AS SCHOOLS break up for the summer holidays a warning has gone out to people about the dangers of swimming in unsupervised waters.
West Midlands Ambulance Service has launched a public safety campaign geared to educating the public unfamiliar with the hazards at disused water-filled sand and gravel quarries and other stretches of uncharted water.
With more than 400 people drowning in the UK each year including nearly 60 children and young people, ambulance bosses are urging adults and children to think about swimming in unsupervised waters this summer.
The ambulance service message ‘Stay Out of the Water’ follows a string of tragedies last summer which saw 17-year-old Russell O'Neill, and 22-year-old Justas Juzenas killed while swimming in Gullet Quarry, near Malvern.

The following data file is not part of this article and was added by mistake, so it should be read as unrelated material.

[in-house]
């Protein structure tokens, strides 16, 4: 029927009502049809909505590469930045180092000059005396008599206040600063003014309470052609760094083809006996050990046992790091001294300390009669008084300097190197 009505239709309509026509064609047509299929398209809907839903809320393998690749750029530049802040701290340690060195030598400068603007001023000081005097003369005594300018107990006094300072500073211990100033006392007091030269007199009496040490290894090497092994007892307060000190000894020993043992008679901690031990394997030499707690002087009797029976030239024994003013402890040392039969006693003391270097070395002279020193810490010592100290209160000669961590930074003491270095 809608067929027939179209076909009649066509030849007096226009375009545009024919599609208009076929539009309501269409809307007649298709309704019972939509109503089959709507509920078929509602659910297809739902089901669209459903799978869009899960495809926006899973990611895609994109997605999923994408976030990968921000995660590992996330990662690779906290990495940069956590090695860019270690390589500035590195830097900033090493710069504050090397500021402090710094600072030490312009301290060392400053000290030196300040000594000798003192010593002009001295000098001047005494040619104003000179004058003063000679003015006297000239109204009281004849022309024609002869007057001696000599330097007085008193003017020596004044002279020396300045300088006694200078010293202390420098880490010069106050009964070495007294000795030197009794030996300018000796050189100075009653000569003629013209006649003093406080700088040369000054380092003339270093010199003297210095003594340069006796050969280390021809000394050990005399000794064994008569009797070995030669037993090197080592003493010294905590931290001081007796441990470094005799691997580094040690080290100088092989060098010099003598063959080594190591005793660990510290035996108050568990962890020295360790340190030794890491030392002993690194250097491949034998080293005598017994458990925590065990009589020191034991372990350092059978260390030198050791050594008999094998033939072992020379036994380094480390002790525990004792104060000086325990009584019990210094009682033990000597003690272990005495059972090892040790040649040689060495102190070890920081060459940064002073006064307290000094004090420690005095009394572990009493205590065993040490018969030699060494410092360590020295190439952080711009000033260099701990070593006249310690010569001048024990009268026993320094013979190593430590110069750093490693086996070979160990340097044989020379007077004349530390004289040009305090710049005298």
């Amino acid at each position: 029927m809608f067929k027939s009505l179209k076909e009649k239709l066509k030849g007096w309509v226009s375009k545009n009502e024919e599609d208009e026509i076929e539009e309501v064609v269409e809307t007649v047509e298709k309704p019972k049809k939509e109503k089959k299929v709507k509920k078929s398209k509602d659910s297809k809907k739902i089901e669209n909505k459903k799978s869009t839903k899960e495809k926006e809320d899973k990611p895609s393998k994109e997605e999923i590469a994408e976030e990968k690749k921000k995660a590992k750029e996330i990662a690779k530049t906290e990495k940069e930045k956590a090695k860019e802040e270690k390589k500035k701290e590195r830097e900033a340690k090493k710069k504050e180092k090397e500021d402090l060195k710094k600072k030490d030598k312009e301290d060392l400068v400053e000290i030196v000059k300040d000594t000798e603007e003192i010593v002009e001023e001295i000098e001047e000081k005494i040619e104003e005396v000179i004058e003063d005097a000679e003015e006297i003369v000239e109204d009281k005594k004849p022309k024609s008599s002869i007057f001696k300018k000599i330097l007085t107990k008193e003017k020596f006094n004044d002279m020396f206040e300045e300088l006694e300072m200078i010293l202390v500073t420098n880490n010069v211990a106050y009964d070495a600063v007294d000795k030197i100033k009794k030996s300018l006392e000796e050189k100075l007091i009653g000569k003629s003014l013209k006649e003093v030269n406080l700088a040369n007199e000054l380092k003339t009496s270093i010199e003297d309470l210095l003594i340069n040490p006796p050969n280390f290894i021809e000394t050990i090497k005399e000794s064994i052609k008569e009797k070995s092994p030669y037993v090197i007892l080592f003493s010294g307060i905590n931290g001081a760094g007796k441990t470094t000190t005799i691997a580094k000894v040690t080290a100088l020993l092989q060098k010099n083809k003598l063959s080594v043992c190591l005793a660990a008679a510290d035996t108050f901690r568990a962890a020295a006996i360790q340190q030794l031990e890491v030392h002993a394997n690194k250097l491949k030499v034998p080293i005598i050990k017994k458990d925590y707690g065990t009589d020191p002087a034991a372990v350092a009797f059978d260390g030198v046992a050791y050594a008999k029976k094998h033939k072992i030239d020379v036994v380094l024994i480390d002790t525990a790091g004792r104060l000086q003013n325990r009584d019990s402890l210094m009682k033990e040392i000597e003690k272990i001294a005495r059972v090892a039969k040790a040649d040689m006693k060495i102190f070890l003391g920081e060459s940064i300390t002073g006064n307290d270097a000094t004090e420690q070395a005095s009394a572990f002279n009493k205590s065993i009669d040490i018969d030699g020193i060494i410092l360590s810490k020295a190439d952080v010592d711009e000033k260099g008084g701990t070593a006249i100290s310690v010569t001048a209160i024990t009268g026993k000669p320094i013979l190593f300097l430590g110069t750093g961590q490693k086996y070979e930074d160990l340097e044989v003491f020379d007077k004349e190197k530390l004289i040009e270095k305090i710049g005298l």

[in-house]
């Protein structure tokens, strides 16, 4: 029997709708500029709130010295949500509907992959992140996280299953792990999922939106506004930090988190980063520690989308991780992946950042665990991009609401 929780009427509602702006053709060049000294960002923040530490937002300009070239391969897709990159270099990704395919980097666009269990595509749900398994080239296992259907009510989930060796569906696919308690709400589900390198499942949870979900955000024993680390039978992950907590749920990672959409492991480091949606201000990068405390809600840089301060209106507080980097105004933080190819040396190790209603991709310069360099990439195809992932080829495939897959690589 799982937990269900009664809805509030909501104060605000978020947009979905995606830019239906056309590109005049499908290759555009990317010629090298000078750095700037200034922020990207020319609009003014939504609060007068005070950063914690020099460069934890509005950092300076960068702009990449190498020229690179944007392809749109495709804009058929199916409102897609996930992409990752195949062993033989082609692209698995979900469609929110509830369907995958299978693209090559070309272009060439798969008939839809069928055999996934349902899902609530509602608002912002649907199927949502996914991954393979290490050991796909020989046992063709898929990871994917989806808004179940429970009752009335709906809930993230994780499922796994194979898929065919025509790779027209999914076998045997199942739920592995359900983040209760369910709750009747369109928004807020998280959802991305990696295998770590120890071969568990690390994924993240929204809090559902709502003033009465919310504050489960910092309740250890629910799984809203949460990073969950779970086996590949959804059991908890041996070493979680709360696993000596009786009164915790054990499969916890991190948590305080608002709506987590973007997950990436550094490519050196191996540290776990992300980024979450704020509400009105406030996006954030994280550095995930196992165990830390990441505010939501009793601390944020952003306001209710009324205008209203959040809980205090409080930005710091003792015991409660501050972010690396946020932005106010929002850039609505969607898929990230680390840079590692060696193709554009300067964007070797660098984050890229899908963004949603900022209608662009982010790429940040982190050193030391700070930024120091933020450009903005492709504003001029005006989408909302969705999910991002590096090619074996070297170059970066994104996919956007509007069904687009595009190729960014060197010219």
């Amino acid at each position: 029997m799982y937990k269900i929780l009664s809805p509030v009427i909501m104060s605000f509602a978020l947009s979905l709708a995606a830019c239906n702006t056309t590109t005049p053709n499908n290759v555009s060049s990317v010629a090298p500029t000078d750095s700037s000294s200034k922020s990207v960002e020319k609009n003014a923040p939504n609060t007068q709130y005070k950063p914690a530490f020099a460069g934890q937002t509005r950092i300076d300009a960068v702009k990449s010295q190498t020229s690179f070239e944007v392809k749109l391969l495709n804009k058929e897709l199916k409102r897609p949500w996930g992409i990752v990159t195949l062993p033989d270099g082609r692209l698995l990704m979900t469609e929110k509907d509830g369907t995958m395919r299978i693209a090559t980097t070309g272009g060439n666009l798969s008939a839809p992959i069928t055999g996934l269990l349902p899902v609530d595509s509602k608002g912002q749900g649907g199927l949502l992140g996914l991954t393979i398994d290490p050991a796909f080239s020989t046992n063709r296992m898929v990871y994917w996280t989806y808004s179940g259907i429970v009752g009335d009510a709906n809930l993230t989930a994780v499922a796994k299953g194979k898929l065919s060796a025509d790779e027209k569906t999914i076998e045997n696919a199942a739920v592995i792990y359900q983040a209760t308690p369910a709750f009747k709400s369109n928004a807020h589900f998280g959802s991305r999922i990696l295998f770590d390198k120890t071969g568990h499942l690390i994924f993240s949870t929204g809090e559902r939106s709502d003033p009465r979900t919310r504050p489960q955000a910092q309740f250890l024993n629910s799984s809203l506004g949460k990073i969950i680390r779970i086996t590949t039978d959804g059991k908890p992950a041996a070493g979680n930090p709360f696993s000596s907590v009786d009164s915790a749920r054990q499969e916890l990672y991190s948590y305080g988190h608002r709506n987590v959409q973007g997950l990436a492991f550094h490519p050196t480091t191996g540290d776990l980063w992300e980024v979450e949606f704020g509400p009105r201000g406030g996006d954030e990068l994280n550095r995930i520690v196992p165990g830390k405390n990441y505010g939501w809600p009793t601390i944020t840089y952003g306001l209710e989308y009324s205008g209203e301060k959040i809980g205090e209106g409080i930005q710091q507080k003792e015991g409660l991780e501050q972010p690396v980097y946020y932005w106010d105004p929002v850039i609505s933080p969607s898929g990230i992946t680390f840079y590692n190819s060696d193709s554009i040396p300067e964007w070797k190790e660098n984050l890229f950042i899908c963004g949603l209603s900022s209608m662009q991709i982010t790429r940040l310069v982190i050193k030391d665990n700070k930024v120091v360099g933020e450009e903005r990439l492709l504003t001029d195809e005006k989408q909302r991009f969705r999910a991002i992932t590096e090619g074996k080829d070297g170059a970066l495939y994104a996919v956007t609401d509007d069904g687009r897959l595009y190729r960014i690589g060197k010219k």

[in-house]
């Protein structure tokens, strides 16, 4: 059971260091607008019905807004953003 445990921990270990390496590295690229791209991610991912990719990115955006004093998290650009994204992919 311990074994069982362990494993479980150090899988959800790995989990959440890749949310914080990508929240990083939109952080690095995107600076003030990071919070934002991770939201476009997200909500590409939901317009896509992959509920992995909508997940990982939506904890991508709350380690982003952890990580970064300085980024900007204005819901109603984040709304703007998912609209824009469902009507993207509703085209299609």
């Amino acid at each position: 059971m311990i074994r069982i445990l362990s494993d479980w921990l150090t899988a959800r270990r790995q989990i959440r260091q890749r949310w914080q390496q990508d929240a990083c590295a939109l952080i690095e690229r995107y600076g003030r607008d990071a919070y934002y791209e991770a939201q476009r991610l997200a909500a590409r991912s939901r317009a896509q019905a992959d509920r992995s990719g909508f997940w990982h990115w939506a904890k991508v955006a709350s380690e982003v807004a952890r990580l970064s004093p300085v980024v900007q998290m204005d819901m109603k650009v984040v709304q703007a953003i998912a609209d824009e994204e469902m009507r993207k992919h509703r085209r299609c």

John Woodhall, WMAS Hazardous Area Response Team Support Manager, said: "As schools breaks-up for the summer holidays there are more opportunities to explore the great outdoors.
"We want people to stay safe and be aware that rivers, pools, lakes and disused quarries are not recreation grounds and there are no lifeguards coming to the rescue if you get into difficulty.
“Water-filled quarries claim lives every year through drowning accidents. They have slippery slopes and unstable rock ledges. The water, which looks inviting, may conceal old machinery and sharp objects left behind after a mining operation closes.
"Even expert swimmers will encounter trouble in the dangerous and deceptively cold waters.”